On Wednesday 21 September, I did a special A-B-Tree event. Here's my log of it.
At 5.10pm it’s raining, but I’m going for it anyway. The plan’s too good to miss. The rowan tree is my totem tree and today is International Peace Day and also International Day of Struggle against Plantations, a day of protest set up by Ricardo Carrere of the World Rainforest Movement, who died just a month ago. Today, all over the world, people are gathering to remember Ricardo, an inspiring Uruguayan leader of a global movement of people given by him the courage to challenge the huge industrial super-powers who take vast tracts of land to use for monoculture tree crops without regard to the people affected by them.
I met Ricardo 14 years at a United Nations meeting on forests in New York. I was a newly fledged activist campaigning for the rights of forest peoples, and he was a veteran of political negotiations and a man of resolute principle, untemptable by compromise and immune to flattery or coercion. With Bill my partner, I’ve spent many hours with Ricardo, plotting tactics on back steps or courtyards or wherever the smokers had to go. I learned so much from his discourses on the failures to respect the basic human rights of poor people, indigenous tribes, forest-dwellers, peasants and anyone else who stood in the way of corporate resource exploitation.
Ricardo was a key intellectual force behind a United Nations process to reveal the Underlying Causes of Deforestation and Forest Degradation. The Underlying Causes dialogue took place on every continent and resulted in a trenchant analysis of the economic instruments, financial institutions, corporate culture and social trends that underpin the global catastrophe of forest destruction. For those of us who were disillusioned by the futility of trying to stop deforestation by lying down in front of bulldozers on forest roads and forwarders on logging sites, Ricardo offered a clear big picture of who the real targets of our campaigns should be. It’s not loggers who destroy forests, they are just the tools of the World Bank, pulp corporation executives, DIY store managers and paper buyers in catalogue companies.
I’m particularly grateful for the help Ricardo gave me in understanding the pulp and paper industry and its impacts on land and people. When I was writing Paper Trails, Ricardo’s comments on the plantation chapter of the book made it a much stronger text, while also giving me huge encouragement to carry on trying to spell out the whole story of the true costs of paper.
When I was co-ordinating a campaign to reduce paper use in Europe (called Shrink: Addressing the Madness of Over-Consumption of Paper) I was bolstered by Ricardo’s support, knowing that the campaign was right to address one of the most powerful underlying causes of forest loss – excessive consumption by people in rich powerful societies, mostly in northern countries, of resources appropriated from poor and powerless communities, mostly in southern countries.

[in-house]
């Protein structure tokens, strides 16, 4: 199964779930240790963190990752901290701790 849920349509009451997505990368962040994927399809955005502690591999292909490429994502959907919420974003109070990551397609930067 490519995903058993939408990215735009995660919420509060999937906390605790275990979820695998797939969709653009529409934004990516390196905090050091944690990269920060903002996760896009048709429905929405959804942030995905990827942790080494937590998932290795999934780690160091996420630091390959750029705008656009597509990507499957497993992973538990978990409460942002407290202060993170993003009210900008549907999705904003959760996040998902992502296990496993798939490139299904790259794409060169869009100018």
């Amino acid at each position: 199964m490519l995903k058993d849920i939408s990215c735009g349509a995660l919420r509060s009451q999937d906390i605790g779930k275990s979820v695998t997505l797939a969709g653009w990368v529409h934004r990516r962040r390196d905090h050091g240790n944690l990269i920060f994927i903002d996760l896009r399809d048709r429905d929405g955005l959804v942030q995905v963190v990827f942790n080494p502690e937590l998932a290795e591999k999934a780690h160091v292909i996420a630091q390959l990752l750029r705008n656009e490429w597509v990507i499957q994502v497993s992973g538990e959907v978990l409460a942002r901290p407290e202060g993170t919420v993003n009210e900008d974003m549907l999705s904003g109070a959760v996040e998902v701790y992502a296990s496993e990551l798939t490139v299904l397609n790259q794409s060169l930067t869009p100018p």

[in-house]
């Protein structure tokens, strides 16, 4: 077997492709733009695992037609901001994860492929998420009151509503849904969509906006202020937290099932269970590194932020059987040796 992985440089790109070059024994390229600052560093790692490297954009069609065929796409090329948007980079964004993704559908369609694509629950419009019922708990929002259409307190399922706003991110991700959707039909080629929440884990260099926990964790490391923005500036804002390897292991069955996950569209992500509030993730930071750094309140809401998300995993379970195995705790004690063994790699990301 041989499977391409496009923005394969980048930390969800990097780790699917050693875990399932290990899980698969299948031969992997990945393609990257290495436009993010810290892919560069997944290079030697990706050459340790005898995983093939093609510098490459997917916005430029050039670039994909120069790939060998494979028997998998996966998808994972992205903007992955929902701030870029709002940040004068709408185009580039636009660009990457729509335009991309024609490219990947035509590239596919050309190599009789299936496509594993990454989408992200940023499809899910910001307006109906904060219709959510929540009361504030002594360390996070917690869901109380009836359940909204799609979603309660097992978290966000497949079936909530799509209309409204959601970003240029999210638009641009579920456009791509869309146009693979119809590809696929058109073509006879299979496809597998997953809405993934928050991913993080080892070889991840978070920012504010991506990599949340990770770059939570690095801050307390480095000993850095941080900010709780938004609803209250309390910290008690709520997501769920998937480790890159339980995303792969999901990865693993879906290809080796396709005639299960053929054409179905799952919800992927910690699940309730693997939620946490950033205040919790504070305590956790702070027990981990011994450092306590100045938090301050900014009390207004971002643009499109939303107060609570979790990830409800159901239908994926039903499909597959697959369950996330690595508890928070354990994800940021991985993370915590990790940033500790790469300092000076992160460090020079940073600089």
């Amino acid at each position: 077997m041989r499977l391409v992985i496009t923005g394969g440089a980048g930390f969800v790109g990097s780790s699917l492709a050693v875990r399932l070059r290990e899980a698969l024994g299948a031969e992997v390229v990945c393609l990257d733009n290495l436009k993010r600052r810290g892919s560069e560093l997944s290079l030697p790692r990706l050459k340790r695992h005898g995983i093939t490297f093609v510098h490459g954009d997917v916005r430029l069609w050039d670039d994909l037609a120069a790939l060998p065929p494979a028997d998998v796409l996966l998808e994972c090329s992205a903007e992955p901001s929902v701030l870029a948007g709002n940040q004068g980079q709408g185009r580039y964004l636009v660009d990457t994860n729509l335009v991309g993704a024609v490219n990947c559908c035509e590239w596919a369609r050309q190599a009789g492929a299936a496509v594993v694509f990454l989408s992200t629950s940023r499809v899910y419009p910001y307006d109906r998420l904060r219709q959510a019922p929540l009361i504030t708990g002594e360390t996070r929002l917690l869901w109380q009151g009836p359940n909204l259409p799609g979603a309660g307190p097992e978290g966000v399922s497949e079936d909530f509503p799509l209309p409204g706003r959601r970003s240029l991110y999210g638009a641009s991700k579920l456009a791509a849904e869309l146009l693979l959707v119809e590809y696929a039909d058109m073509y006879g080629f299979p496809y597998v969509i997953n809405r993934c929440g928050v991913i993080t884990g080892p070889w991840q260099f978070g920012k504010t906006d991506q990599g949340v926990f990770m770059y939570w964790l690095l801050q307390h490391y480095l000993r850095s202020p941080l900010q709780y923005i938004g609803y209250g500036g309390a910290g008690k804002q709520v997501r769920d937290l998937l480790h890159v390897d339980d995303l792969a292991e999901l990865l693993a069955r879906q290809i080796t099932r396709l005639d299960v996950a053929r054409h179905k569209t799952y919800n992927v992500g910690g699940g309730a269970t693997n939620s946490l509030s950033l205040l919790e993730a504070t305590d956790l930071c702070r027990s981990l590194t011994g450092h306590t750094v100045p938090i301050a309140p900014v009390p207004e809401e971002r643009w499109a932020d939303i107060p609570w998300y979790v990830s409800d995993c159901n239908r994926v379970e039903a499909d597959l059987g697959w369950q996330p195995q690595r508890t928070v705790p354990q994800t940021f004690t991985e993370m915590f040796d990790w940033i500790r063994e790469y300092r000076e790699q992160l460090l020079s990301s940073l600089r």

So, never mind the rain, I go to talk to a rowan tree about Ricardo. It’s an ancient giant, its trunk almost completely rotten, but where it has tumbled its branches have taken root, and new shoots are sprouting from its boll. It is a tree that refuses to die, or having died, will live on anyway - a fitting tribute to Ricardo.
And then, as the rain eases, a family come along to join me. We talk about red deer’s predilection for rowan, its amazing link to juniper through a rust fungus, and the fondness of redwings and fieldfares for its berries, which brings them here all the way from Scandinavia. They will be disappointed this year, as it’s been a poor year for fruit.
No tree is richer in magical powers than rowan, if the old stories are to be believed. It grows outside most old houses in these parts, and is still planted close to new ones, because of the belief that it keeps away evil spirits. Every self-respecting white witch has a rowan wand, and although cutting or burning the wood is bad luck unless it is done with due ceremony, it has a host of uses, all supposed to result in protection, whether of cradles or carts, houses or barns, cows, sheep or people.
I am glad to have had some people to share some of the stories with, like the boy on Arran who untied the rowan twig from the cow’s tail and the origin myth that has rowan made of eagle feathers and drops of blood. And I was delighted when the boys went off and adopted some trees and wrote about their magical powers. One, if you kiss it, will bring you good luck. Another, when it grows a bit bigger, will become a witch's broom.One is going to produce a special tea that, when drunk by military leaders, will bring about world peace.
I’m sure Ricardo would be pleased. Home, and dry, I raise a glass of rowan wine to his memory.